Monday, November 11, 2013

I love to feel where the words come from

ESR Professor of Peace and Justice Studies Lonnie Valentine reflects on an early Quaker experience of multifaith dialogue:

"I love to feel where the words come from."

These words were spoken to John Woolman as he was traveling during the French and Indian Wars.  Papunehang, a chief of the Delaware tribe who said this to Woolman, did not understand English and Woolman did not understand Papunehang's tongue. So Papunehang heard something deeper than words in what was said to him by Woolman.  It is this deeper level of communication, through and yet beyond words, that many involved in multifaith “dialog” seek.  Across traditions, there are those that want to hear “where the words come from” in being with those of other cultures and faith traditions. 

One problem that can arise in dialog across faith and cultures is that we get stuck on the words. The stakes are raised when those words are reaching for things of fundamental importance to who we are. If I use Quaker or Christian language, then others may hear such language as intending some sort of exclusivity, as if I am saying: “If you do not agree with my words, then you are wrong.”  If we recognize that words are limited, then we can speak and listen to each other in a way can carry communication beyond words.  In the tradition I live in as a Christian Quaker, there is a long stream of those who argue that when we use symbols such as religious language and ritual actions, we can be carried beyond the limits of our symbols even as we must use symbols to try to relate to that which is beyond our symbols.  That is, the symbols participate in the larger reality even as they cannot fully capture that reality.

Woolman used the Christian Quaker language of his time in talking about his encounter with Papunehang.  Woolman wrote in his Journal (chapter 8): “I told the interpreters that I found it in my heart to pray to God and believed if I prayed right (God) would hear me, and expressed my willingness for (the translators) to omit interpreting; so our meeting ended with a degree of divine love.”  In his account of his travels among the Delaware, Woolman used terms like God, Father, prayer, divine love, Holy Ghost, blessed Redeemer, heavenly Principle.  We do not know what words Papunehang would have used.  Though someone skilled in these different languages and cultures might do a fine job of translating, what Woolman and Papunehang present is that there is something more than the words within the words.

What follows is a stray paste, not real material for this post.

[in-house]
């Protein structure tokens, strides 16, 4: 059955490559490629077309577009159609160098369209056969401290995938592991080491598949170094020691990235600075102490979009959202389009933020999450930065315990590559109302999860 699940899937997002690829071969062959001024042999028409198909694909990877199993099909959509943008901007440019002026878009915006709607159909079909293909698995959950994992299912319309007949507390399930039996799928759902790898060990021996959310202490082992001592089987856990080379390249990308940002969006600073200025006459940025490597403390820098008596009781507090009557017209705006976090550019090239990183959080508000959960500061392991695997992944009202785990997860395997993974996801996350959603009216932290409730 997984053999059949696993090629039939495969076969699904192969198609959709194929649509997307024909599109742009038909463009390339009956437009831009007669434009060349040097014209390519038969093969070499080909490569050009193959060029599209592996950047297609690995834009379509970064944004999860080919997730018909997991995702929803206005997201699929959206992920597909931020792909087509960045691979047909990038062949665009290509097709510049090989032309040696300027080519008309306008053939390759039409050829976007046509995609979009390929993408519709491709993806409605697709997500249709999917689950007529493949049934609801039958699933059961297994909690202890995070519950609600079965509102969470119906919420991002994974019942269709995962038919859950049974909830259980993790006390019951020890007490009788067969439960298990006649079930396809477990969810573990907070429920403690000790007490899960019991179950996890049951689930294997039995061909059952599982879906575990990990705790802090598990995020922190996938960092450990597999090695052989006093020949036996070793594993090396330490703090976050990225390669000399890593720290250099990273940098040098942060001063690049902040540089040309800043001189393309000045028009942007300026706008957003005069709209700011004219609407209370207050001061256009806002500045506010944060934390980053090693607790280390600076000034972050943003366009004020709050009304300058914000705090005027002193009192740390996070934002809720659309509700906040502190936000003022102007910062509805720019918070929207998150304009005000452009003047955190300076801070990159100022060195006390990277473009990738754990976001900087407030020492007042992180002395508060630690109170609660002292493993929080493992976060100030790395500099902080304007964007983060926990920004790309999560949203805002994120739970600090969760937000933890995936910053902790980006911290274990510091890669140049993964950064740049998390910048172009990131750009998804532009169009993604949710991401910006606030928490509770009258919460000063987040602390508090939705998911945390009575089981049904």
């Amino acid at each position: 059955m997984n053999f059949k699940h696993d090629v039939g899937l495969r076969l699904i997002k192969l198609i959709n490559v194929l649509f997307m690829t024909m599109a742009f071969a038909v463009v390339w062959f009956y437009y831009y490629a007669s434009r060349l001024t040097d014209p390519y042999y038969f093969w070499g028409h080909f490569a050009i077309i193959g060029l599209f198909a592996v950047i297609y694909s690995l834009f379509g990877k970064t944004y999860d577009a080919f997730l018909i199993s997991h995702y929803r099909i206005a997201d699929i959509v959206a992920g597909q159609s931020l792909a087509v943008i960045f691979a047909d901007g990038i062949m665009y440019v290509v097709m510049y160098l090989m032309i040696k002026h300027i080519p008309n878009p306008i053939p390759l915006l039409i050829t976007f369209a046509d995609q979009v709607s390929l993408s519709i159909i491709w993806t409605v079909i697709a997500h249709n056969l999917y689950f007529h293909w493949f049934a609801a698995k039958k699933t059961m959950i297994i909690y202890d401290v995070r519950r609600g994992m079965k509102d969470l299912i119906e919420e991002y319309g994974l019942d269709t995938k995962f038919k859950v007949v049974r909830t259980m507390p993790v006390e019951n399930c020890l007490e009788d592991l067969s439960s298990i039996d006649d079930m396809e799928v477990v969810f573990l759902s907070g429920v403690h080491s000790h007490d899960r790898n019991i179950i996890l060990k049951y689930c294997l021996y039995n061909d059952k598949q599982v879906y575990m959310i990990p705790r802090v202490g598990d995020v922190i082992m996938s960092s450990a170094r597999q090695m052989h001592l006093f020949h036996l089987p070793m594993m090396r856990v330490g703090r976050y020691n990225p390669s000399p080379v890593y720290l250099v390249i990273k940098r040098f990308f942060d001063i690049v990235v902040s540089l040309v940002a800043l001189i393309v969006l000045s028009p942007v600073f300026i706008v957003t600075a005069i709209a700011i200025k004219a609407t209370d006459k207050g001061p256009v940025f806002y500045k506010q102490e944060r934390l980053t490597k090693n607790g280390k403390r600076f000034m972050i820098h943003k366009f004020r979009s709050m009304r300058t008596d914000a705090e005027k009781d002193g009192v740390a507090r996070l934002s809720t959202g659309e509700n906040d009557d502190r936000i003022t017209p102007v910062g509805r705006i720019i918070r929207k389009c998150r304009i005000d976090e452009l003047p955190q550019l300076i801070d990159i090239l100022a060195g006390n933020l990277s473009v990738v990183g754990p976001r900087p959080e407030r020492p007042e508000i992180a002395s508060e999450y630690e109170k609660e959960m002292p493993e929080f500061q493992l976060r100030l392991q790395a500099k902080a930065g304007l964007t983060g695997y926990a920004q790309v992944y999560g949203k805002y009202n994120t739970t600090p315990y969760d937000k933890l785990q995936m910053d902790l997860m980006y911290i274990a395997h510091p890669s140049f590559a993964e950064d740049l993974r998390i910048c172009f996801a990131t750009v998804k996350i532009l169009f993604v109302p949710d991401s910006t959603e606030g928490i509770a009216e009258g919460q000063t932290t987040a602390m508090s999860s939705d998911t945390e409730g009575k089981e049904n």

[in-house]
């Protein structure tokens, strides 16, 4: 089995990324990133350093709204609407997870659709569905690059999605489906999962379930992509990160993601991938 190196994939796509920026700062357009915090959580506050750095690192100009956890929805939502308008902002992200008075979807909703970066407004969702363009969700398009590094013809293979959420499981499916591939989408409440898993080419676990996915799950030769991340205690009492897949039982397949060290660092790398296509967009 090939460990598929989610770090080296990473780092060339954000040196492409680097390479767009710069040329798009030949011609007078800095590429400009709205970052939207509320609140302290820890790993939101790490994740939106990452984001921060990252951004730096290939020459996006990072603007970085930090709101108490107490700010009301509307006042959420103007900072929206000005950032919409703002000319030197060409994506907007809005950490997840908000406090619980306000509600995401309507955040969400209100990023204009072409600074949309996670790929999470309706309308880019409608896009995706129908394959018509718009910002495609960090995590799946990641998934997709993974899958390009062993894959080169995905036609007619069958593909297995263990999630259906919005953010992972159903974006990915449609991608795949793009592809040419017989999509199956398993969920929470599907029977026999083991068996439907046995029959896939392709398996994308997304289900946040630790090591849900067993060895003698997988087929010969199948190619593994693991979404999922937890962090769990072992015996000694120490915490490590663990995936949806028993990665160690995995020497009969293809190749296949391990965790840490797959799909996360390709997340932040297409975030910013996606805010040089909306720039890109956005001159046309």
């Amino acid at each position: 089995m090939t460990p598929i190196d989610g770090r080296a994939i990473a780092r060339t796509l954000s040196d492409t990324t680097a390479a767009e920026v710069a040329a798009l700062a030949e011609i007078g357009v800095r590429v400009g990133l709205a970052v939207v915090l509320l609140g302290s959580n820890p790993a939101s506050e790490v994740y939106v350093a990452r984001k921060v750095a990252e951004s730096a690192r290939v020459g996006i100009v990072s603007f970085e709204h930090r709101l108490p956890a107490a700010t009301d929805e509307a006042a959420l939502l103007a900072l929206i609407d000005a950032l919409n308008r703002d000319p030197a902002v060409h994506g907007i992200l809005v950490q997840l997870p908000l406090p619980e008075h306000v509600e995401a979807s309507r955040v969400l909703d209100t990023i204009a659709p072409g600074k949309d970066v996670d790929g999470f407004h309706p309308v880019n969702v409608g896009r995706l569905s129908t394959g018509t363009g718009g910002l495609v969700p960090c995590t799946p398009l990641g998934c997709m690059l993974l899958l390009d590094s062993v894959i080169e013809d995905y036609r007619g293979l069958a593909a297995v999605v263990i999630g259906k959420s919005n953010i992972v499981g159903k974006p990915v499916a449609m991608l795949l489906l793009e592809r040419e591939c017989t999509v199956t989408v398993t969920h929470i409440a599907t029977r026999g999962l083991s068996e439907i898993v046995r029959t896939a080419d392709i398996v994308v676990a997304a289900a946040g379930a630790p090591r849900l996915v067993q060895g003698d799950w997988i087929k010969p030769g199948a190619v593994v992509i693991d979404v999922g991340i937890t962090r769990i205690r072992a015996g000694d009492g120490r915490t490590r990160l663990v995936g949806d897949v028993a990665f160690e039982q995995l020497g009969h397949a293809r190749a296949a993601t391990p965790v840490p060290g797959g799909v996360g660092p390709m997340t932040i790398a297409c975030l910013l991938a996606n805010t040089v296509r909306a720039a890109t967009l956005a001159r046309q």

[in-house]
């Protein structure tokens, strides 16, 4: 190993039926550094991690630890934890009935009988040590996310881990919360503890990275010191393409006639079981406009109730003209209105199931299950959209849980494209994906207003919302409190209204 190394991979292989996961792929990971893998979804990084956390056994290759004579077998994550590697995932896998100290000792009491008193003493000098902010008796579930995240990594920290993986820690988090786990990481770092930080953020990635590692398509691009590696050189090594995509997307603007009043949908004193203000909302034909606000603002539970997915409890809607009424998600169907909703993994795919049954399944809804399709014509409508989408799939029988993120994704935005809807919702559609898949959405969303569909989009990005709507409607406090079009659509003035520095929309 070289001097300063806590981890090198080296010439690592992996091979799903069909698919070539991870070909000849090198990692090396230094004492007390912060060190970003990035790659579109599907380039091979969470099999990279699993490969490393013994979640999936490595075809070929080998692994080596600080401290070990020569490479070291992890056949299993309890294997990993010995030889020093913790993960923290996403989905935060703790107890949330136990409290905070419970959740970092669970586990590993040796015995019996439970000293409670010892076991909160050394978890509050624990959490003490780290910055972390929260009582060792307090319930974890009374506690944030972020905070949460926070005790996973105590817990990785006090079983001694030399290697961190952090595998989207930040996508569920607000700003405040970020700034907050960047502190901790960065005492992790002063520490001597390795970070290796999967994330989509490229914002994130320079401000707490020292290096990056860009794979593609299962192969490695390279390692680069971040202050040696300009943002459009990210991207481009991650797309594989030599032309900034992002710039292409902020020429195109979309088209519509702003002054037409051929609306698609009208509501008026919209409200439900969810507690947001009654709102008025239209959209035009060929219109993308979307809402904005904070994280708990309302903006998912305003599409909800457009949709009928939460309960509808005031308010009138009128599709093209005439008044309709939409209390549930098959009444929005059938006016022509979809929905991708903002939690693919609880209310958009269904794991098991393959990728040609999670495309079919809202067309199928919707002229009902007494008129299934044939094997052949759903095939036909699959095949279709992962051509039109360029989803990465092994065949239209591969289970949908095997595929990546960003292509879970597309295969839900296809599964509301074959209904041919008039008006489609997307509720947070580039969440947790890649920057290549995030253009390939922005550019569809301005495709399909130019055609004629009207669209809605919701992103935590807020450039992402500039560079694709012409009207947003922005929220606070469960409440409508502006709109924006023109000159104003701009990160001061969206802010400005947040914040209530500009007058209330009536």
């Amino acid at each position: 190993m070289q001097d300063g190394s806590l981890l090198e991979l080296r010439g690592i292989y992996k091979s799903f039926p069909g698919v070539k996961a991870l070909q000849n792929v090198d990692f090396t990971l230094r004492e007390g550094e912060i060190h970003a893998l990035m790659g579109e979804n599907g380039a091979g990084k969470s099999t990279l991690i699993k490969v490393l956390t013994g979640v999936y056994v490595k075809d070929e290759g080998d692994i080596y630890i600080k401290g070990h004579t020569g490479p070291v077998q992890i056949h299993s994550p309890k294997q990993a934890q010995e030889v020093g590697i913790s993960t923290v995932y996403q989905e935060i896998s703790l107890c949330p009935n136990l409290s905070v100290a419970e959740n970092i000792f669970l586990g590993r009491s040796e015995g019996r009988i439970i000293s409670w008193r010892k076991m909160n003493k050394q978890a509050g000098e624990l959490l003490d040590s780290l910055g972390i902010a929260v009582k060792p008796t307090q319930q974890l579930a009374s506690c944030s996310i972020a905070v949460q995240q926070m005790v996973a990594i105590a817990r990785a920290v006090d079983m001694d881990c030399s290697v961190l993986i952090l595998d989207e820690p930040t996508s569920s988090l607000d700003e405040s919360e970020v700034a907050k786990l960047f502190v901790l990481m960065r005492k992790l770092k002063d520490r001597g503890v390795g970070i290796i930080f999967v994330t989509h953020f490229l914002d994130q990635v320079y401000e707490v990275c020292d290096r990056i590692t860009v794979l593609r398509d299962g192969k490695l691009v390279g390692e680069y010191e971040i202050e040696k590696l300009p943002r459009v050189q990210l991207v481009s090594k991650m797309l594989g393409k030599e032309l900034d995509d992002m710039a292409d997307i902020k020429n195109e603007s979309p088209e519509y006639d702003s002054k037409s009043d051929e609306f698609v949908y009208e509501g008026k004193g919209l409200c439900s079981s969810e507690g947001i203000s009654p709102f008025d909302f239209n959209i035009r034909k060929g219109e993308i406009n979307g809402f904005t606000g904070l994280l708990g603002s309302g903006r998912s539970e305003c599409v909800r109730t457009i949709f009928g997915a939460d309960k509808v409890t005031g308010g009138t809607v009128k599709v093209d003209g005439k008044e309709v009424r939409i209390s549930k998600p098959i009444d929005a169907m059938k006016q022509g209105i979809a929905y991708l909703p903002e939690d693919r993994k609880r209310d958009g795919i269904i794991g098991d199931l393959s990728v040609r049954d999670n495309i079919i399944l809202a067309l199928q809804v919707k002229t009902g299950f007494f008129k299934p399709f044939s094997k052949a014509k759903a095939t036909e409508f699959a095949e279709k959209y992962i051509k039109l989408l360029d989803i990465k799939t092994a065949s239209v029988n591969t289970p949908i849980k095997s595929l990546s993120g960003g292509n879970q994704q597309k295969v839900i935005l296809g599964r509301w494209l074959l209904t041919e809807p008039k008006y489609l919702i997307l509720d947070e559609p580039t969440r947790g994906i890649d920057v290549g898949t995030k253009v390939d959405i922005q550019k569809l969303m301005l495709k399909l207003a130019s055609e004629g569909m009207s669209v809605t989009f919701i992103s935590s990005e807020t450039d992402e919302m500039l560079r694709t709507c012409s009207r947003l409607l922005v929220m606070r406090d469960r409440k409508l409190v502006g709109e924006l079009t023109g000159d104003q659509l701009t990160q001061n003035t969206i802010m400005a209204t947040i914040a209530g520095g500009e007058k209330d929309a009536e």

Woolman said that “love is the first motion” as his way to express what was fundamental in his life, beneath the many words. For him, the motion of love had to do with those promptings from beyond ourselves that guides us to connection and care and concern for justice for persons and other life.  Woolman went on his visit to the Delaware tribe in the midst of war.  At one point, a warrior came up to Woolman with a tomahawk in his hand. Woolman spoke to him “in a friendly way” and then this warrior joined Woolman and for food and conversation.  Perhaps here is something of a query for us to consider, as Quakers would say.  In this multifaith world with much heated rhetoric and violence justified on religious grounds, we can ask ourselves:  “What place do our words come from?  Is love the first motion?”


  1. This is the crucial issue for American Friends in our time. When we ask people to tone down their language, we are asking them to suppress their hearts. We need to ask another question when we are puzzled about another Friend's religious identification like, "I wonder what you mean by that?" Then listen and not interrupt. Try to hear where the words come from rather than criticize the words themselves. Love should be the first motion.

  2. Words are one thing, recorded historical fact another. Lest Earlham be implicated in attributing to Woolman what is recorded as coming from a Native American, and only related by Woolman subsequently, this clarification offered. As desire(love is much more difficult) is the impetus for human relating, so delight is its wordless realization. Peace out!

    1. To clarify, A.M.Gummere's "The Journal Of John Woolman"(Pennsbury Series,1922) p.260:"So our meeting ended with a degree of Divine Love,& before the people went out, I observed(name provided in "Memoir of John Woolman",Dublin 1815 as "Papoonal")the man who had been Zealous in Labouring for a Reformation in that Town being then very tender Spoke to one of the Interpreters, and I was afterwards told that he said in substance as follows, "I Love to Feel where words come from."